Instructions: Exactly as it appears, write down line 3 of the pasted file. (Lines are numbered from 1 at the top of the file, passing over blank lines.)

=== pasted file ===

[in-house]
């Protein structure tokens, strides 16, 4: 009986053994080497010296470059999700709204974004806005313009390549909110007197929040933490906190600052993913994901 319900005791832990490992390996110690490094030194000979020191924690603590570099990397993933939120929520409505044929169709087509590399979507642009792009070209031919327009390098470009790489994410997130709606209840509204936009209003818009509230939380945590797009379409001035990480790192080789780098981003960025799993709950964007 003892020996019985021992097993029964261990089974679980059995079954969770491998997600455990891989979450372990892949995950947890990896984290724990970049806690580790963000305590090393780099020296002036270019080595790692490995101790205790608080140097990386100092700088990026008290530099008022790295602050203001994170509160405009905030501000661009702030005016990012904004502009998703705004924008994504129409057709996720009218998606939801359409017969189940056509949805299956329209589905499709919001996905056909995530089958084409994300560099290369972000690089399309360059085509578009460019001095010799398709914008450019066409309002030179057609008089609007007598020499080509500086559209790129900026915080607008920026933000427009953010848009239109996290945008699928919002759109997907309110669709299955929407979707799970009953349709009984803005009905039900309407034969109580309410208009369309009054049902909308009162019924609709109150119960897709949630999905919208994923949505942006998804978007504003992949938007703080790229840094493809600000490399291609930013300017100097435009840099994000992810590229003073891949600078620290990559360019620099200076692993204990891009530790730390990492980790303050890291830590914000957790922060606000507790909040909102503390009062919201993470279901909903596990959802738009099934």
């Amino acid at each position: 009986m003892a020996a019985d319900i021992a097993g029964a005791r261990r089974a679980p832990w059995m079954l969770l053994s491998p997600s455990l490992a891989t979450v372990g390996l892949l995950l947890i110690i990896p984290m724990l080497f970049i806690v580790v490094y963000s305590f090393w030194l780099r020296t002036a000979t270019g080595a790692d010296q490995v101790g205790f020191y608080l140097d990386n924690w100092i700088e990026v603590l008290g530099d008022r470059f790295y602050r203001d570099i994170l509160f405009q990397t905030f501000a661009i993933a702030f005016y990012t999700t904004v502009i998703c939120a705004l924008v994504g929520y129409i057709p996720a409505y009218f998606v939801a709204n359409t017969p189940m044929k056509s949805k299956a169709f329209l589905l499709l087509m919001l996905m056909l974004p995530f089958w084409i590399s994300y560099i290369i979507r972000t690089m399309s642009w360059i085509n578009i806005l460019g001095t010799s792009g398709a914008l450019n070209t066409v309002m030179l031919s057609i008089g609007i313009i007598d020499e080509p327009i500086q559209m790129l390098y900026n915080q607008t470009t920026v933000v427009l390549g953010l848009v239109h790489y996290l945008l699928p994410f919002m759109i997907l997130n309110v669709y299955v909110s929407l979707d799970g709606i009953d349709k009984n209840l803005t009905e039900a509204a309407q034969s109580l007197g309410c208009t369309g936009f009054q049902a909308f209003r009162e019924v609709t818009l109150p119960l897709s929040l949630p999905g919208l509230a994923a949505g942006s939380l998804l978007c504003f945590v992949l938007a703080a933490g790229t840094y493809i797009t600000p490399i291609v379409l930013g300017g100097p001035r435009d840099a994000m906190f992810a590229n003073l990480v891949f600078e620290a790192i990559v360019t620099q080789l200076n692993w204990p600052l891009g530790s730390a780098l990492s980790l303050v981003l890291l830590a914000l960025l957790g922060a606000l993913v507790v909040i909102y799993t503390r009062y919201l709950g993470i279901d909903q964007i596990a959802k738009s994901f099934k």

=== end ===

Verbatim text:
């Amino acid at each position: 009986m003892a020996a019985d319900i021992a097993g029964a005791r261990r089974a679980p832990w059995m079954l969770l053994s491998p997600s455990l490992a891989t979450v372990g390996l892949l995950l947890i110690i990896p984290m724990l080497f970049i806690v580790v490094y963000s305590f090393w030194l780099r020296t002036a000979t270019g080595a790692d010296q490995v101790g205790f020191y608080l140097d990386n924690w100092i700088e990026v603590l008290g530099d008022r470059f790295y602050r203001d570099i994170l509160f405009q990397t905030f501000a661009i993933a702030f005016y990012t999700t904004v502009i998703c939120a705004l924008v994504g929520y129409i057709p996720a409505y009218f998606v939801a709204n359409t017969p189940m044929k056509s949805k299956a169709f329209l589905l499709l087509m919001l996905m056909l974004p995530f089958w084409i590399s994300y560099i290369i979507r972000t690089m399309s642009w360059i085509n578009i806005l460019g001095t010799s792009g398709a914008l450019n070209t066409v309002m030179l031919s057609i008089g609007i313009i007598d020499e080509p327009i500086q559209m790129l390098y900026n915080q607008t470009t920026v933000v427009l390549g953010l848009v239109h790489y996290l945008l699928p994410f919002m759109i997907l997130n309110v669709y299955v909110s929407l979707d799970g709606i009953d349709k009984n209840l803005t009905e039900a509204a309407q034969s109580l007197g309410c208009t369309g936009f009054q049902a909308f209003r009162e019924v609709t818009l109150p119960l897709s929040l949630p999905g919208l509230a994923a949505g942006s939380l998804l978007c504003f945590v992949l938007a703080a933490g790229t840094y493809i797009t600000p490399i291609v379409l930013g300017g100097p001035r435009d840099a994000m906190f992810a590229n003073l990480v891949f600078e620290a790192i990559v360019t620099q080789l200076n692993w204990p600052l891009g530790s730390a780098l990492s980790l303050v981003l890291l830590a914000l960025l957790g922060a606000l993913v507790v909040i909102y799993t503390r009062y919201l709950g993470i279901d909903q964007i596990a959802k738009s994901f099934k």